Above: The model of the Iguanodon with a section of its back removed so that guests could sit and have dinner inside the cavity. Notice the waiters (one at the left and another at the front holding a tray of glasses). The whole even took place in a large tent.
The Great Exhibition took place in London’s Hyde Park in 1851. To house the exhibits an enormous glass and steel building designed by Joseph Paxton was constructed. The satirical magazine ‘Punch’ christened it the ‘Crystal Palace’ and the name stuck. The public loved the building. Although the exhibition was only planned to last six months and the public knew that the building would then be taken down, there was a public outcry for it to remain. The authorities answered the clamour by saying that it would be removed from the park but it would be erected on a new site.
This was done in 1854 on a level site on high ground near Sydenham, an area that soon became known as Crystal Palace – which it still is to this day. The new site was laid out with a large park on one side and a revolutionary plan was realised when part of the land was laid out as a ‘theme park’, displaying life-size dinosaurs. Each replica was faithfully displayed against a backdrop of the kind of rocks in which the skeletons had been found.
Today there are 29 remaining statues, originally completed by the sculptor Benjamin Waterhouse Hawkins, under the guidance of the famous palaeontologist Sir Richard Owen. Their importance lies in their being the first attempt in the world to interpret what full-scale prehistoric animals would have looked like.
Other attractions in the park included an elaborate fountain system, with the water pressure being derived from two very tall water towers, one sited as each end of the reconstructed Crystal Palace.
The Crystal Palace caught fire in 1936 and was totally destroyed. The water towers remained until the Second World War when they were blown up to prevent German bombers from using the towers as a navigation aid to bomb London.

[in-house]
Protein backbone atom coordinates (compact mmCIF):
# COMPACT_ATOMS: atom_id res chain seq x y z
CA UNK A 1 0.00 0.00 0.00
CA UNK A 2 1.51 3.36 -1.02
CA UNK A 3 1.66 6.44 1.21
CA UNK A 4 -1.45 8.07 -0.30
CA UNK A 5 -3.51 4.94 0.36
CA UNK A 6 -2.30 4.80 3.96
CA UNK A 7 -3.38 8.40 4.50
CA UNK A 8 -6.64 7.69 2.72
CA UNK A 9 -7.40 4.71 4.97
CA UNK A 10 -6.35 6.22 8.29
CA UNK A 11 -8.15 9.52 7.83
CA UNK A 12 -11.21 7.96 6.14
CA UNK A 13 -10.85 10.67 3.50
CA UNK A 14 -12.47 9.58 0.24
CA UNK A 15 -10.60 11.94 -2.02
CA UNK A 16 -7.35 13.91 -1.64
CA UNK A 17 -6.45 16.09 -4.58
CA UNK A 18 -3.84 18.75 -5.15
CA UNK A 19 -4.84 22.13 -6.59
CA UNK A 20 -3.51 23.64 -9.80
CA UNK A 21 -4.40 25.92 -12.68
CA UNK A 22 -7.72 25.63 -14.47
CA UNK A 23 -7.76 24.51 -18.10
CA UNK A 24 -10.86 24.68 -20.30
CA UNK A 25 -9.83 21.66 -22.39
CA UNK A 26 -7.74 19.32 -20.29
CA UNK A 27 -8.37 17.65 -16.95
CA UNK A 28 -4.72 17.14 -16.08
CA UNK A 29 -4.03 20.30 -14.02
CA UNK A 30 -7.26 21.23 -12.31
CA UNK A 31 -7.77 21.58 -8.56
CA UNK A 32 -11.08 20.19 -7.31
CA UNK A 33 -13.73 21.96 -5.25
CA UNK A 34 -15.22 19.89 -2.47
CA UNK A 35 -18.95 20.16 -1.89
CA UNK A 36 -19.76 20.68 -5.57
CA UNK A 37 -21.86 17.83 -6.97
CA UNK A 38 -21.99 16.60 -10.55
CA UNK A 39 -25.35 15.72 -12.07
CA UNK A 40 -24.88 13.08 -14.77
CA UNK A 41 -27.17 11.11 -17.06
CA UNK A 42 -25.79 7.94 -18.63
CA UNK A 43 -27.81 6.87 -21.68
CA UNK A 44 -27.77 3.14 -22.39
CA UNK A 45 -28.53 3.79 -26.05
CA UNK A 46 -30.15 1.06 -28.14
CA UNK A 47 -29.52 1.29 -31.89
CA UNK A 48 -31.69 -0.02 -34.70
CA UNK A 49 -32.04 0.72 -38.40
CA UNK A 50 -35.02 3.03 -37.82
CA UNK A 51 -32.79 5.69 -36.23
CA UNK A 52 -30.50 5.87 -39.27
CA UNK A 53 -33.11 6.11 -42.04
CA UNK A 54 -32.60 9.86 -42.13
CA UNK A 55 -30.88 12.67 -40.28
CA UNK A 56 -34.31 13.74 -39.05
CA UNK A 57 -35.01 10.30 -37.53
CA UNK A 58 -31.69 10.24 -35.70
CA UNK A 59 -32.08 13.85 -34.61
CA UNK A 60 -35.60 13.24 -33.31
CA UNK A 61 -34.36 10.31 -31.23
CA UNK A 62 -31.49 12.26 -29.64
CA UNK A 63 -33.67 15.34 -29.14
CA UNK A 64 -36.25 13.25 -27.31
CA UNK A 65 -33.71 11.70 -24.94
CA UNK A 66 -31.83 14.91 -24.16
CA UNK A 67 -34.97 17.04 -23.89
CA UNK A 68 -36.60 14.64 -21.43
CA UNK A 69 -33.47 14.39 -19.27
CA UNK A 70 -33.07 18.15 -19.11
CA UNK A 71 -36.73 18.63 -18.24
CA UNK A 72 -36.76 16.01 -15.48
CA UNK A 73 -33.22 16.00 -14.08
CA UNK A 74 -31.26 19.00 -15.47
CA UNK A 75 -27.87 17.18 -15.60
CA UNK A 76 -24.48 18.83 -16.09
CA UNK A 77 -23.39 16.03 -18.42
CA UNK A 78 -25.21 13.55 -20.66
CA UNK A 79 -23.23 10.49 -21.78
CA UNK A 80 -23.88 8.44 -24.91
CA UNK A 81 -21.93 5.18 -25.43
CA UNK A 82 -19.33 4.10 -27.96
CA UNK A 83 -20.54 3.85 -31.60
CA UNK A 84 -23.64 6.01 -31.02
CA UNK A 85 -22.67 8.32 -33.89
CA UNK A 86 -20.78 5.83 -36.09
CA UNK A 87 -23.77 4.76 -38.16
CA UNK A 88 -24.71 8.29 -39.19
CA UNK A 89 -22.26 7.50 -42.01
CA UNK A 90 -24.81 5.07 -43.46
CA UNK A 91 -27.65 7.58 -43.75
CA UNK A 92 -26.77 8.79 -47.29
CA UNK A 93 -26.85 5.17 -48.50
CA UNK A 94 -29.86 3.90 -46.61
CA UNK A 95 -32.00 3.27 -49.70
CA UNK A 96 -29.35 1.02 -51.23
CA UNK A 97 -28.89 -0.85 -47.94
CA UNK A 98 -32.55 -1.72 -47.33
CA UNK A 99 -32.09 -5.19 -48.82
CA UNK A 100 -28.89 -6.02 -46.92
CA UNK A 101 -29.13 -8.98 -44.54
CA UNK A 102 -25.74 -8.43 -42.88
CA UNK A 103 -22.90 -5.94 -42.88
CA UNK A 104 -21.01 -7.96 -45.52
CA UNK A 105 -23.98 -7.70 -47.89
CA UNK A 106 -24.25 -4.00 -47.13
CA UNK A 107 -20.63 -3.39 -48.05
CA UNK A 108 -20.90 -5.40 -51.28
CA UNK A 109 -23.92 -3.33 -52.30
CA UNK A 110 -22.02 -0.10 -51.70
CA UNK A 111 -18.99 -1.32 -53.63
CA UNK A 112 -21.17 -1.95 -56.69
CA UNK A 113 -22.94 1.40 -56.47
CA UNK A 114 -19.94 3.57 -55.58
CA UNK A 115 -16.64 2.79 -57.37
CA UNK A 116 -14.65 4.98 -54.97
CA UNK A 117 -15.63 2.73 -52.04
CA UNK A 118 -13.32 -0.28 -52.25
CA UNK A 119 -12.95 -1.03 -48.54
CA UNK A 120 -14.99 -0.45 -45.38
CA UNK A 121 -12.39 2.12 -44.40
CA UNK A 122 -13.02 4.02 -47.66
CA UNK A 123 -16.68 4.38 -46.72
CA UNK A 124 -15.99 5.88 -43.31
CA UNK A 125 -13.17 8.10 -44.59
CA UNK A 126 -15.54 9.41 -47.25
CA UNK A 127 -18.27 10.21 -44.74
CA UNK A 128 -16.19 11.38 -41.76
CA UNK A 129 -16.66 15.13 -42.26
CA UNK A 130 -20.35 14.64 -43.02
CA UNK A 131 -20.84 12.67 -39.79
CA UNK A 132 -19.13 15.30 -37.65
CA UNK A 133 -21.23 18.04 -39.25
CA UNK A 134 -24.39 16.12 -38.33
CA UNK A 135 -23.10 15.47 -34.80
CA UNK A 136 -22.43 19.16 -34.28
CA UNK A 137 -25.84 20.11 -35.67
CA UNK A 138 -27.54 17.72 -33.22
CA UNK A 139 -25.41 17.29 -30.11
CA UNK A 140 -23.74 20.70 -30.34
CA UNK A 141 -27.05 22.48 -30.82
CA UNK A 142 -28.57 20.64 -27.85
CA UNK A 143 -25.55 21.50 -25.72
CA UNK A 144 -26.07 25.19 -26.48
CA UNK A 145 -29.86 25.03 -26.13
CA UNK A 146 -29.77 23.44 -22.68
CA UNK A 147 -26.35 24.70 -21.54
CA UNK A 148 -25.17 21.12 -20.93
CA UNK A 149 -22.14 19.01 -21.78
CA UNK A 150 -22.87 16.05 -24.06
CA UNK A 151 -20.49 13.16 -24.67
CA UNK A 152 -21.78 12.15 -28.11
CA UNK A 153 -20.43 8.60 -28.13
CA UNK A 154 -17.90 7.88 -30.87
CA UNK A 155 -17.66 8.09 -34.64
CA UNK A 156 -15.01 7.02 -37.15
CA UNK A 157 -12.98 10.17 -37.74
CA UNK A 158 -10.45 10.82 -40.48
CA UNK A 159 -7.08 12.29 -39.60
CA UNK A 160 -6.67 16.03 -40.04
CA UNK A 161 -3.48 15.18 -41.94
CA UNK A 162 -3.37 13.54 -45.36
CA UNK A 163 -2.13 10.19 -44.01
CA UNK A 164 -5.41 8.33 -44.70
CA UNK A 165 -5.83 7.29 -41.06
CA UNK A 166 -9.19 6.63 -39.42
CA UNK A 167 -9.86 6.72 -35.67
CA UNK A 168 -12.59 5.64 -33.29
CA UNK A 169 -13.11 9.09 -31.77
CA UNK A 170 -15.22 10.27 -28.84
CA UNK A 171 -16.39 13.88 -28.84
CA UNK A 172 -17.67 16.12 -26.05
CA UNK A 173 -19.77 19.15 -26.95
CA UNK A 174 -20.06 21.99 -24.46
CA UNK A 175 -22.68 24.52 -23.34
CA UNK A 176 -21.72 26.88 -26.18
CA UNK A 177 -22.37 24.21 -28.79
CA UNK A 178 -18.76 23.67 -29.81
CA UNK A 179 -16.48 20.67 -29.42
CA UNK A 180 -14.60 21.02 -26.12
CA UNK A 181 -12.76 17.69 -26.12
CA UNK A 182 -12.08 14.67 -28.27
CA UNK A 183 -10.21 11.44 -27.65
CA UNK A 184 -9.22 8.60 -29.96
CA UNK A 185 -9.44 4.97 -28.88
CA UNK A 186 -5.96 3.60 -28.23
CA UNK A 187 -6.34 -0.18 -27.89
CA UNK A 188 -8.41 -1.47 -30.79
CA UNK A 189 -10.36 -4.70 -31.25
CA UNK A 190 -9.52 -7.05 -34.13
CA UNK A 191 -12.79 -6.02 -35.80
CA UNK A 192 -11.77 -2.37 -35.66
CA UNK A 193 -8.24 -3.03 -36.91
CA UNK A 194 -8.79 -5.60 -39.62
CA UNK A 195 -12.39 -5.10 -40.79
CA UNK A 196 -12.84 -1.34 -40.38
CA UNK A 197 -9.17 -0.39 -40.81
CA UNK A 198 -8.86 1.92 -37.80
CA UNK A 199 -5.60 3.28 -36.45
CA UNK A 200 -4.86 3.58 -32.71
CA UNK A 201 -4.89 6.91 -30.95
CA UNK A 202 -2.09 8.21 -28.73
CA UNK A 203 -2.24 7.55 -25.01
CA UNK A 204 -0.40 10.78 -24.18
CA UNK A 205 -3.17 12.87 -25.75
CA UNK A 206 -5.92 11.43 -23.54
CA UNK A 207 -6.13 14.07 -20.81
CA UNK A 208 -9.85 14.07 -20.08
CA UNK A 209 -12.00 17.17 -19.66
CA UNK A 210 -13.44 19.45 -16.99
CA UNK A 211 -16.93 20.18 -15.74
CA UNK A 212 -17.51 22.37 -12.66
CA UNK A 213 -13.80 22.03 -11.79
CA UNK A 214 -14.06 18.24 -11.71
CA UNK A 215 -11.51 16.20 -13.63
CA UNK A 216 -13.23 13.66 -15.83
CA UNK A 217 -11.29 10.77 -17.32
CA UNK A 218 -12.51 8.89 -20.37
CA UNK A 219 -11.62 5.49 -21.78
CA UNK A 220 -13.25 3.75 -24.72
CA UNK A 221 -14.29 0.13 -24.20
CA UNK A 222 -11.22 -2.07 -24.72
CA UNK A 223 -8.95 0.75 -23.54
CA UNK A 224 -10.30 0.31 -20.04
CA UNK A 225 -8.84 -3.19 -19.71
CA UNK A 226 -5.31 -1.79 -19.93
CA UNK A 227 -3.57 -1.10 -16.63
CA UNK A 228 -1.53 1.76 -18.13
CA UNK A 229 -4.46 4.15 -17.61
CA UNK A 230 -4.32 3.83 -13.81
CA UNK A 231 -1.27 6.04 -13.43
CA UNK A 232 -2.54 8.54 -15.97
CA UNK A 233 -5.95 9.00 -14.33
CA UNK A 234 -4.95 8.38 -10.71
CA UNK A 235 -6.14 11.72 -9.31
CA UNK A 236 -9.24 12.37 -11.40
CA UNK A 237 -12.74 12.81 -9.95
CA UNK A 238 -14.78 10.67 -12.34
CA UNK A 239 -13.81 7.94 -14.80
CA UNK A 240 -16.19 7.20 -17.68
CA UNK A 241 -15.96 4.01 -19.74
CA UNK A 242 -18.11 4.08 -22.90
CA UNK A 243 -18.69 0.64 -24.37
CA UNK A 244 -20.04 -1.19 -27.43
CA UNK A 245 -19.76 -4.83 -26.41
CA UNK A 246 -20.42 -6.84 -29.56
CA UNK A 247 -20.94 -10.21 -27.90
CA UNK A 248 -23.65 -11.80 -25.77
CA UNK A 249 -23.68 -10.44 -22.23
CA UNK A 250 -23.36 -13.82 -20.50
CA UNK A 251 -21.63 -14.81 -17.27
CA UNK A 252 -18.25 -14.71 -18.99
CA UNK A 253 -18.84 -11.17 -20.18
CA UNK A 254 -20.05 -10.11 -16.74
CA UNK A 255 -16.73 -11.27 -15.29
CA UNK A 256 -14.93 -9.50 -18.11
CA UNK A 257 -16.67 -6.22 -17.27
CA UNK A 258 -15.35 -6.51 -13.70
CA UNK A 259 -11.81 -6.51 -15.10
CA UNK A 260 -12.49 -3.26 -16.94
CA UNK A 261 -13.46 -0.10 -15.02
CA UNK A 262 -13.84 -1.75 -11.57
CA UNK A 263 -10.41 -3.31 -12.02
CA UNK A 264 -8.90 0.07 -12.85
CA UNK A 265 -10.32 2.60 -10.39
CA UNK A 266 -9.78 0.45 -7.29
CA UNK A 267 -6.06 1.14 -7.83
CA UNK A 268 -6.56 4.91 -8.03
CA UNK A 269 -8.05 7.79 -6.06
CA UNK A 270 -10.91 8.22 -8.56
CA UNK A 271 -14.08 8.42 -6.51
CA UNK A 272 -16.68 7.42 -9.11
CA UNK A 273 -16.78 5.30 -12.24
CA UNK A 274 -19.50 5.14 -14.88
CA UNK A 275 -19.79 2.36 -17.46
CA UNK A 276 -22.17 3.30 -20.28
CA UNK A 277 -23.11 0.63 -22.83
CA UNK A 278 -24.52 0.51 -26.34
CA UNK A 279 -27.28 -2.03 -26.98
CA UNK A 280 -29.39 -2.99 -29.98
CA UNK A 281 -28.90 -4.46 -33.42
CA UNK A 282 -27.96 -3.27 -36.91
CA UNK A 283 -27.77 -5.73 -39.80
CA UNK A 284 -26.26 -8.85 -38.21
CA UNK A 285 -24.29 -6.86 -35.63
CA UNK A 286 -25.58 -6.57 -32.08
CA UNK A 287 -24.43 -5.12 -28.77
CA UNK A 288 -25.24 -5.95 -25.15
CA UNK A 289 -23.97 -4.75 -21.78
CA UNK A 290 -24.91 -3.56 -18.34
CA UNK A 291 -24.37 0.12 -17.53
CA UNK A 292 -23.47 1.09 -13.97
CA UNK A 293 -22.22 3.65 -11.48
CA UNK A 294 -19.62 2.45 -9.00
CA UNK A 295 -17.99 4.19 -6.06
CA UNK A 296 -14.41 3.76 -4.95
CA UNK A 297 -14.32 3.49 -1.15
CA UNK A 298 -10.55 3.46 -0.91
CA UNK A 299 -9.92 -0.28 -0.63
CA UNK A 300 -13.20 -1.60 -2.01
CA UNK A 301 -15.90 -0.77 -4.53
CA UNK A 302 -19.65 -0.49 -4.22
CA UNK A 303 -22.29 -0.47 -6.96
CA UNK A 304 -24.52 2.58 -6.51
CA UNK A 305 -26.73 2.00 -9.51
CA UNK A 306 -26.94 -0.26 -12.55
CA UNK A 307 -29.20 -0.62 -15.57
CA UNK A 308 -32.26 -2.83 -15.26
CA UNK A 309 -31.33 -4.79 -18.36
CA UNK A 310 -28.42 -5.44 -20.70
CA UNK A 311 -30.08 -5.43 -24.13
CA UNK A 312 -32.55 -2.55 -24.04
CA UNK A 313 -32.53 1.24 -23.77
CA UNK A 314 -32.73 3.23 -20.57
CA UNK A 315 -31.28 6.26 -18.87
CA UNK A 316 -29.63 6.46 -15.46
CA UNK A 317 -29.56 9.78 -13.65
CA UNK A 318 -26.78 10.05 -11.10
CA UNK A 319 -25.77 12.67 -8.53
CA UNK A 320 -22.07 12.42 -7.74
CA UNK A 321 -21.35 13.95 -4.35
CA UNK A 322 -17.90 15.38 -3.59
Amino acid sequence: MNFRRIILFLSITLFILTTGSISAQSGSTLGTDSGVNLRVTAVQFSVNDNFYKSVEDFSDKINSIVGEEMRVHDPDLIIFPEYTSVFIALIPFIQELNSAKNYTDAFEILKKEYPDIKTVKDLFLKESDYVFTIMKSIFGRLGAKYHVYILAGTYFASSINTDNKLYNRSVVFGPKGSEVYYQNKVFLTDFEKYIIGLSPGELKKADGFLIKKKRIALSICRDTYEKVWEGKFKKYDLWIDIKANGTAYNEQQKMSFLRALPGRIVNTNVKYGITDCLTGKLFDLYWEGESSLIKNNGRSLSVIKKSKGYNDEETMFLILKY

A 1996 feasibility study revealed that, other than ad hoc repairs and maintenance, no co-ordinated and researched work has been undertaken since the statues had first been constructed. The geological illustrations had been largely unknown until a few years previously, when Peter Doyle had highlighted their significance in relation to the overall display, and the great skill and ingenuity used in forming them as accurate representations of the geology of the British Isles.
Work was put in hand just after 2000 to completely renovate the dinosaurs and restore features of the models that were missing. The work was completed by 2003 and the display area was re-opened for public access.
Above: The newly restored Iguanodon in Crystal Palace Park.
We now come to talk about the engraving at the top of this article. The most interesting dinosaur of them all is the Iguanodon which is hollow and was moulded in concrete. The ‘animal’ was so large that, when it was completed, a celebration dinner was held for distinguished guests who sat inside the enormous cavity. The scene was recorded with an engraving appearing in the Illustrated London News for 7 January 1854, page 22.
The dinner was hosted on 31 December 1853 by the Crystal Palace model maker Benjamin Waterhouse Hawkins. At the dinner songs were sung in memory of the antediluvians. The Iguanodon model which weighed over 30 tonnes went on to be displayed in the park grounds where it can still be seen today.